Now to speak of the place which was also known as a TV show. Even though Disneyland got off to a really rough start with fake tickets, gas leaks, asphalt melting, and running out of food, its popularity soon picked up speed.
Disney knowing that the car of the 1950’s is a family car he ingeniously designed Disneyland around entertaining the entire family. The automobile and the freeway would soon prove to be an essential part of the major success of Disneyland.
Walt Disney had already won a very large audience in “TV Land”, and having his family automobile knowledge, he had a sure-fire plan. He actually took his own TV (and movie) ideas and made them “real”. The magical place where TV came alive. Automobiles would prove to play yet another huge role in America’s culture and how we view ourselves.
The next chapter: “Autoeroticism: America’s Love Affair with the Car in the Television Age” deals with, well, just that. In the early 1950’s, the two things being produced more then ever, at astronomical proportions, were automobiles and TV’s.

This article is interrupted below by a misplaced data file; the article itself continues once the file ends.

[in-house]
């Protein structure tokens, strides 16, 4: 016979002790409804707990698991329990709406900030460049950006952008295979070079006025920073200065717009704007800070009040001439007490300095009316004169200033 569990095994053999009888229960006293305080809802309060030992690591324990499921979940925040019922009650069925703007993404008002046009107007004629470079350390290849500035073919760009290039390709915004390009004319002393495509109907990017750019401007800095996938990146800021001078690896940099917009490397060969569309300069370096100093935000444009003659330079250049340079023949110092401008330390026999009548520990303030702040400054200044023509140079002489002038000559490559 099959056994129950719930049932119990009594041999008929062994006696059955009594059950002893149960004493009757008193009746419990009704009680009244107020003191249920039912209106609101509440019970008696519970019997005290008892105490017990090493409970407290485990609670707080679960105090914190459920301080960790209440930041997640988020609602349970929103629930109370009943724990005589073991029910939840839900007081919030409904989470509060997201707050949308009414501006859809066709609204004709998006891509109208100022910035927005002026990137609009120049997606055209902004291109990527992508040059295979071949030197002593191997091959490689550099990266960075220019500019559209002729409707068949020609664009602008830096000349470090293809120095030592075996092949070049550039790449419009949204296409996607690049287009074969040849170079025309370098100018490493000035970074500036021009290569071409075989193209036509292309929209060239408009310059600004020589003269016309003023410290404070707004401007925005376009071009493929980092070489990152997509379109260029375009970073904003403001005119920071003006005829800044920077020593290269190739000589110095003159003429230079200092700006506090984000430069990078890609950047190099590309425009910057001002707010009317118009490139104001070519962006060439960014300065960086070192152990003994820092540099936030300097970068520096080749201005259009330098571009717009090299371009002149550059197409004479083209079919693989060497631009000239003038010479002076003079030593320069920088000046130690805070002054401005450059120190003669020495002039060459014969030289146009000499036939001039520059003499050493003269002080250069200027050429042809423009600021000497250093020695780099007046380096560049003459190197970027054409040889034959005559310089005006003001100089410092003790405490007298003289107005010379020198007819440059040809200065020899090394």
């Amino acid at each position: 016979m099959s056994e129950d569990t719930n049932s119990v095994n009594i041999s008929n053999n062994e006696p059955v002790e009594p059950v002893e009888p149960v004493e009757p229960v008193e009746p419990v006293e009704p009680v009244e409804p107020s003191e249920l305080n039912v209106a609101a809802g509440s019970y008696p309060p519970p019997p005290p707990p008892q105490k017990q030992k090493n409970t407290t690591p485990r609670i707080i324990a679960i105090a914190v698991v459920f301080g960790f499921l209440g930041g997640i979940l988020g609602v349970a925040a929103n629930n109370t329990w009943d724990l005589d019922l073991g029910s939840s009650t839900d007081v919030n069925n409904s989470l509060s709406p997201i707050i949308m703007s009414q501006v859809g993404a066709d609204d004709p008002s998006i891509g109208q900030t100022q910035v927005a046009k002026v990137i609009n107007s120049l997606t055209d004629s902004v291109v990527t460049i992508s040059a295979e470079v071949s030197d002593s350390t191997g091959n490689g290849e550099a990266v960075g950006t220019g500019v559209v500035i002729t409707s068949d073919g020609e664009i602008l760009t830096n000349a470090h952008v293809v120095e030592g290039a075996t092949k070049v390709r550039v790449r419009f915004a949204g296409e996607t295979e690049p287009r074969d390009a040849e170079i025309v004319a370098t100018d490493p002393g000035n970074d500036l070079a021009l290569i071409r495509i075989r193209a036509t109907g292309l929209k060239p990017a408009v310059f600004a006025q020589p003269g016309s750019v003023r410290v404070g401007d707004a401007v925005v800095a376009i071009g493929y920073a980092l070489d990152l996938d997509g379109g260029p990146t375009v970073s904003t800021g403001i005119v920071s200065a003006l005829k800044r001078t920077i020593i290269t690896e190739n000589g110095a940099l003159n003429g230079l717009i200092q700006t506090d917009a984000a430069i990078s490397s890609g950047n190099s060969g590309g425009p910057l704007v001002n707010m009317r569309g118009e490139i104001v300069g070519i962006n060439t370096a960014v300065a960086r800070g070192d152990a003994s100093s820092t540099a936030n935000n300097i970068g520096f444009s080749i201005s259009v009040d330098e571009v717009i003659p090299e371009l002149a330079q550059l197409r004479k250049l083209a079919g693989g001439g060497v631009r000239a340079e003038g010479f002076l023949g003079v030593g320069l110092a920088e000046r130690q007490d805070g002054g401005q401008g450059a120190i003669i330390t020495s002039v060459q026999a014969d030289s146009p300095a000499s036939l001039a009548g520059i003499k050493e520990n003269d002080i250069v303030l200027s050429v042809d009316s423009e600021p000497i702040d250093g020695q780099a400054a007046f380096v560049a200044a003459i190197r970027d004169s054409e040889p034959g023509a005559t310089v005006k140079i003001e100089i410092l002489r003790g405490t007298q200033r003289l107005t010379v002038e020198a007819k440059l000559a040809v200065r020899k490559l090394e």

TV ads for cars became the absolute bread and butter of the auto industry. The neat image of the typical housewife hopping into the big roomy sedan, hitting the push button starter, and whirling off to the local store stimulated the buying public into a frenzy. Buying a car meant buying an image, especially an American car and image.
If buying a car meant buying an image then giving away a car meant to actually give someone a good ol’ American image. Elvis Presley, when appearing on the Ed Sullivan Show for the third time in 1957, joked about buying all of his fans brand new Lincolns.
In the next chapter: “When Elvis Cut His Hair: The Meaning of Mobility”, we see just how much one man can influence an entire nation. TV was the vehicle for Elvis found his fame. After all, 82.6% of the total viewing audience saw Elvis on the Ed Sullivan Show. Elvis’ naughty hip mobility and his long hair brought Ed to his camera man to instruct him to keep the camera above the waist, thus keeping at least the mobility image censored.
TV also brought us the famous “GI Buzz” of Elvis and the all over change he and his image underwent. Although, it seems that the rebel on TV in front of ones disapproving parents (who were trying to enjoy their TV Dinners atop their new TV Trays) and their utter disgust was enough for teens to readily jump on the proverbial “Elvis Bandwagon.” Once again teens prevail through TV.